Sixth Sunday in Ordinary Time
February 14, 2010
(Luke 6:17, 20 – 26)
On this Sunday prior to our annual observance of Lent, we are asked to reflect on the Beatitudes as they are recorded for us in the Gospel of Saint Luke.
But at first reading these teachings of Christianity seem not at all possible to follow. In fact, the Beatitudes seem to be a mistranslation of the text. For how else are we to make sense of Jesus calling “blessed” those who are poor, those who are hungry, those who weep and those who are persecuted?
The answer to this puzzle is to be found both in the true identity of Christianity and in His Mission. Jesus Christ is the Incarnate Word; he is the Second Person of the Blessed Trinity. Jesus of Nazareth is God and as such, He is inviting us to a radical re-examination and a radical re-evaluation of what might be called “conventional wisdom.”
Poverty, hunger, sorrow and suffering are considered moral evils to be avoided at all costs. But Christianity has come to establish a “new kingdom”, a new “wisdom”; the “wisdom of the Gospel.”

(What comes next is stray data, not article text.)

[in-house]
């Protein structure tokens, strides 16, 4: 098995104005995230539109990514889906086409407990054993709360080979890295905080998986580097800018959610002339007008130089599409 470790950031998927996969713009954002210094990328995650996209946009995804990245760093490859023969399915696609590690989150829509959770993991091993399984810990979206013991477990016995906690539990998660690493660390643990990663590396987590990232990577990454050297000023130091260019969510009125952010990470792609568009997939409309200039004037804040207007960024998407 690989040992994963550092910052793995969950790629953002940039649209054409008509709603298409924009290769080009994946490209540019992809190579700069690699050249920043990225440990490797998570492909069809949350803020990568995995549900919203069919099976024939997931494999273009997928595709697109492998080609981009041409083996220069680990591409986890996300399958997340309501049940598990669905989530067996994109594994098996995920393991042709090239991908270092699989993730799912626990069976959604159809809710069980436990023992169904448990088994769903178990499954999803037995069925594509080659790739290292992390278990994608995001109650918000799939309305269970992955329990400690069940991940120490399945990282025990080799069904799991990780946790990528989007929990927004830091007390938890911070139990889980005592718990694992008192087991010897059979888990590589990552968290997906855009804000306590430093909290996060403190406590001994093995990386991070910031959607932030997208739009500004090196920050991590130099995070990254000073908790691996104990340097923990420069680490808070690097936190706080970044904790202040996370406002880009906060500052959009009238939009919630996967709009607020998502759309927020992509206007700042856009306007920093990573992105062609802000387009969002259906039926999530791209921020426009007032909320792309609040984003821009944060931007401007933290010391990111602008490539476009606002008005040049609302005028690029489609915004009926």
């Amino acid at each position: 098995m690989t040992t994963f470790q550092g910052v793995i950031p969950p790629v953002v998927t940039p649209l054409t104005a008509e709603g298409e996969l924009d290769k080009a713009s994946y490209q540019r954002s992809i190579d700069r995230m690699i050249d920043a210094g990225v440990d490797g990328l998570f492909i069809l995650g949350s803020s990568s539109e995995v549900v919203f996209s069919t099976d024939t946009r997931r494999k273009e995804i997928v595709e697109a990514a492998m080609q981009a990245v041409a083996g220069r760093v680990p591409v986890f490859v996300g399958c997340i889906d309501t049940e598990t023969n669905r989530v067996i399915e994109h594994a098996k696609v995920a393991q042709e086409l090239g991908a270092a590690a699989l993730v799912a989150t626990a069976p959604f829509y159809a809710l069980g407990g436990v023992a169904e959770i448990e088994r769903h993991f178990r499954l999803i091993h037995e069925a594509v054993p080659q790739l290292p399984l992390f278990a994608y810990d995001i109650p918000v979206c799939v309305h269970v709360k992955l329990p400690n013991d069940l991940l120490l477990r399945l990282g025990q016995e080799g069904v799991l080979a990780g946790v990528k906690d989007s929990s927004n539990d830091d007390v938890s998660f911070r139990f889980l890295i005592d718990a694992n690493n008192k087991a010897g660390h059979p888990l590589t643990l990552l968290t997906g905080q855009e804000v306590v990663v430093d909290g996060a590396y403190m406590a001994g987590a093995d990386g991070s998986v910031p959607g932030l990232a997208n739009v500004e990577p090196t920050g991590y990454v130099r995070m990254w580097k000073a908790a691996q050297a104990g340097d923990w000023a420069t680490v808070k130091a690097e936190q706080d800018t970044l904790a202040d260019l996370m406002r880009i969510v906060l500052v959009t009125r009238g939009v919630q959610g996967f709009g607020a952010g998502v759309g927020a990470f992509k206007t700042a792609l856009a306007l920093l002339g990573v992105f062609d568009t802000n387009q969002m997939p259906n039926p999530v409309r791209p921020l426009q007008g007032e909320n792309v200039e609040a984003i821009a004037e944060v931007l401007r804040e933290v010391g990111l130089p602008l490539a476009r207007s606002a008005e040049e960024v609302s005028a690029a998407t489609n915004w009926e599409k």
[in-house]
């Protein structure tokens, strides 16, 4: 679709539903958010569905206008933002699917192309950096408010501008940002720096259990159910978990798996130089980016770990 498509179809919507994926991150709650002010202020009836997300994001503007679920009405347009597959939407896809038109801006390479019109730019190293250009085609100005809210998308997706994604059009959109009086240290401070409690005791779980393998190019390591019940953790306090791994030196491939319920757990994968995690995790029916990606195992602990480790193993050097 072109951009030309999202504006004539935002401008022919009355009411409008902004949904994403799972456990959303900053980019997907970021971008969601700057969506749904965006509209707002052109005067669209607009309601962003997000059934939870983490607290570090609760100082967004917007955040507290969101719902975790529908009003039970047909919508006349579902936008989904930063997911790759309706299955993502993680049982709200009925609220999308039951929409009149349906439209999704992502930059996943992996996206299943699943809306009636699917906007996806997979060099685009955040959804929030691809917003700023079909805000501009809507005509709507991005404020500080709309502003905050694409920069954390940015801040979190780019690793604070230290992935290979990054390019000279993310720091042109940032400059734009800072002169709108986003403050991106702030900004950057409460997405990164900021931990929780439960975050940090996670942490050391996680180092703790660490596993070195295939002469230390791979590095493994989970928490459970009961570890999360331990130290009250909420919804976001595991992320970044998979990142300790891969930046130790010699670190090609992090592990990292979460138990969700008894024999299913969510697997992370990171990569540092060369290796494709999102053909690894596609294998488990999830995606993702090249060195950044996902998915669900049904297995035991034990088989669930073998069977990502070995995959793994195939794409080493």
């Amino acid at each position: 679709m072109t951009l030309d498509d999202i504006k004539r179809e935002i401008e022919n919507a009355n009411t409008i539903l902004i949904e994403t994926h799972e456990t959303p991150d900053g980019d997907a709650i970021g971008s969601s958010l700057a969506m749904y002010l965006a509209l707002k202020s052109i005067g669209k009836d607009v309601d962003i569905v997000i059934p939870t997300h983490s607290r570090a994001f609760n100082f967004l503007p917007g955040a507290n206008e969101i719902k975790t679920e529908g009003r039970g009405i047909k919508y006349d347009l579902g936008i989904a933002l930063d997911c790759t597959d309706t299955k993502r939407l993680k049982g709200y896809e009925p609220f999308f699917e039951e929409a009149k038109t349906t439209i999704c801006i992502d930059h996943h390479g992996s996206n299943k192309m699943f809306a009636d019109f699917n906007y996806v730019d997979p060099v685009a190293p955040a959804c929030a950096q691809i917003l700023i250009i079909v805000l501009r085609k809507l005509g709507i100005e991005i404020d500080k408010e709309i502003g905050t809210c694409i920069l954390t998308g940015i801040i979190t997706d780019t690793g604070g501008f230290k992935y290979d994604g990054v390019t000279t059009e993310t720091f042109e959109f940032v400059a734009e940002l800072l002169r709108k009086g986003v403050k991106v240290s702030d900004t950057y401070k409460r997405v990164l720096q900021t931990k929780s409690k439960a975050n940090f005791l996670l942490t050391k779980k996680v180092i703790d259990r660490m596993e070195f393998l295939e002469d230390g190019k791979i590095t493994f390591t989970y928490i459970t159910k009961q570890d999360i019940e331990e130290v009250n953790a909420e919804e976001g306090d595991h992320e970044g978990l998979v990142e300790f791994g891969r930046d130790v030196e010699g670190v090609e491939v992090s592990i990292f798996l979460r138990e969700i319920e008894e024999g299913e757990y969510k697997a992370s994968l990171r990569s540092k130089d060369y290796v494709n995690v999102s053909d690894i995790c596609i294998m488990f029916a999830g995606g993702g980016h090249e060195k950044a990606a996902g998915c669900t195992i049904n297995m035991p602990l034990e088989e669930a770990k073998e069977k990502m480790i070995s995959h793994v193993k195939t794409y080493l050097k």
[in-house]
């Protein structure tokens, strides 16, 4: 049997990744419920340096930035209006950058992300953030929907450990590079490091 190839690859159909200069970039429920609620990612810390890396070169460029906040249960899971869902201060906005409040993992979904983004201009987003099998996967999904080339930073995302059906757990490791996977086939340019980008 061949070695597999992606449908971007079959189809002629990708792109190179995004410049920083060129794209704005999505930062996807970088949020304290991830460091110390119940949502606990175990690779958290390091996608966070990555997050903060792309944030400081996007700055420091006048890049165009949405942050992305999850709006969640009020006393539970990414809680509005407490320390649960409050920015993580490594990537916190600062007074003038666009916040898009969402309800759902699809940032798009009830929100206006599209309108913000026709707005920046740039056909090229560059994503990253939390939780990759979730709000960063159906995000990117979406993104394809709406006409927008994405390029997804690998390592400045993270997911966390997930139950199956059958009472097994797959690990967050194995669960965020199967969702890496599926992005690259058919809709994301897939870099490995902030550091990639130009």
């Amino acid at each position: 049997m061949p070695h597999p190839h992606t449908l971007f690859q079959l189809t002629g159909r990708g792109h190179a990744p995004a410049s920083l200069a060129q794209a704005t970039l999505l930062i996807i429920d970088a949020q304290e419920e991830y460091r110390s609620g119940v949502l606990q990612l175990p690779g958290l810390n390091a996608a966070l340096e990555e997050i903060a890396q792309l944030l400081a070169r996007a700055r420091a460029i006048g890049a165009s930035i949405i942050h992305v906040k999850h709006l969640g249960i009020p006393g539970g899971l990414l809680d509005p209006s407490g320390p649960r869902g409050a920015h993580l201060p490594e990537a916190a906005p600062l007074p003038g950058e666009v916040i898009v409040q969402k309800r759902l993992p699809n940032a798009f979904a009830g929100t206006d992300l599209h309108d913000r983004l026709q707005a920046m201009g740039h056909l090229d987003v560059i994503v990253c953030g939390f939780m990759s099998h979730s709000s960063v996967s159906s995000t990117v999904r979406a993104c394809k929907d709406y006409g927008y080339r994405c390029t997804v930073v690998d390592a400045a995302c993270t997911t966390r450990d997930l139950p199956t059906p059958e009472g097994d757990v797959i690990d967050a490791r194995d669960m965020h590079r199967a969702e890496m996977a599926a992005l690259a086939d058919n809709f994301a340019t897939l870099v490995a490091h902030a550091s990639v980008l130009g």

In the Kingdom of God, in the plan of Divine Providence, all suffering, moral and physical, all paradox and contradiction are to be seen in the light of the cross of Christianity. Therefore, what was, in the past something to be avoided or simply “endured”, is now to be seen as an invitation to participate in the redemption of Jesus Christ; as an opportunity for personal holiness and sanctification.
This is the true meaning of the Sermon on the Mount; the true meaning of the Beatitudes.
May the Holy Season of Lent, which we will begin on Wednesday with the Imposition of Ashes, be a period of Grace and holiness for each one of us.
May the Graces we receive enable us to accept and to live the Beatitudes as the new Evangelical Wisdom of our time.